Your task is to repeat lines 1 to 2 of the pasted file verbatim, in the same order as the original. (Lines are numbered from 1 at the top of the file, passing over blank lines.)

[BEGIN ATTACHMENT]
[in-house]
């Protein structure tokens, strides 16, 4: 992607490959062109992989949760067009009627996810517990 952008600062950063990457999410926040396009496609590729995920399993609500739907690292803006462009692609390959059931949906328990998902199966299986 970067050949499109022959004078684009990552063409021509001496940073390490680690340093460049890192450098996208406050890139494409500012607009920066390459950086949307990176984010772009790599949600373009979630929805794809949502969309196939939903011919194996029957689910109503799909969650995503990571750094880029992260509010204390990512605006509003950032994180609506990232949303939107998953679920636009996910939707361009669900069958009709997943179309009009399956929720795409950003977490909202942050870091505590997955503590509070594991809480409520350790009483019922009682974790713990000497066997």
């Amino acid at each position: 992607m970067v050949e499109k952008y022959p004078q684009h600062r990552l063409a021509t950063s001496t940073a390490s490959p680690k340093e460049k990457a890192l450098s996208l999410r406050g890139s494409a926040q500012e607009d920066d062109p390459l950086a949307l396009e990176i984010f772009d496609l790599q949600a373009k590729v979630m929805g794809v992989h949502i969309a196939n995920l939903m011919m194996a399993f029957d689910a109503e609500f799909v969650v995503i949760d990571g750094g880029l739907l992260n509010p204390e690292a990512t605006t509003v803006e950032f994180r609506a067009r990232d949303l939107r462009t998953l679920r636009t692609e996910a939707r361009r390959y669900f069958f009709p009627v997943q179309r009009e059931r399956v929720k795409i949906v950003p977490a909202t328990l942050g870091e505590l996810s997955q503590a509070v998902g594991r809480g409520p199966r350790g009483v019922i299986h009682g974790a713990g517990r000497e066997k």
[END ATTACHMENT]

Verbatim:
[in-house]
């Protein structure tokens, strides 16, 4: 992607490959062109992989949760067009009627996810517990 952008600062950063990457999410926040396009496609590729995920399993609500739907690292803006462009692609390959059931949906328990998902199966299986 970067050949499109022959004078684009990552063409021509001496940073390490680690340093460049890192450098996208406050890139494409500012607009920066390459950086949307990176984010772009790599949600373009979630929805794809949502969309196939939903011919194996029957689910109503799909969650995503990571750094880029992260509010204390990512605006509003950032994180609506990232949303939107998953679920636009996910939707361009669900069958009709997943179309009009399956929720795409950003977490909202942050870091505590997955503590509070594991809480409520350790009483019922009682974790713990000497066997």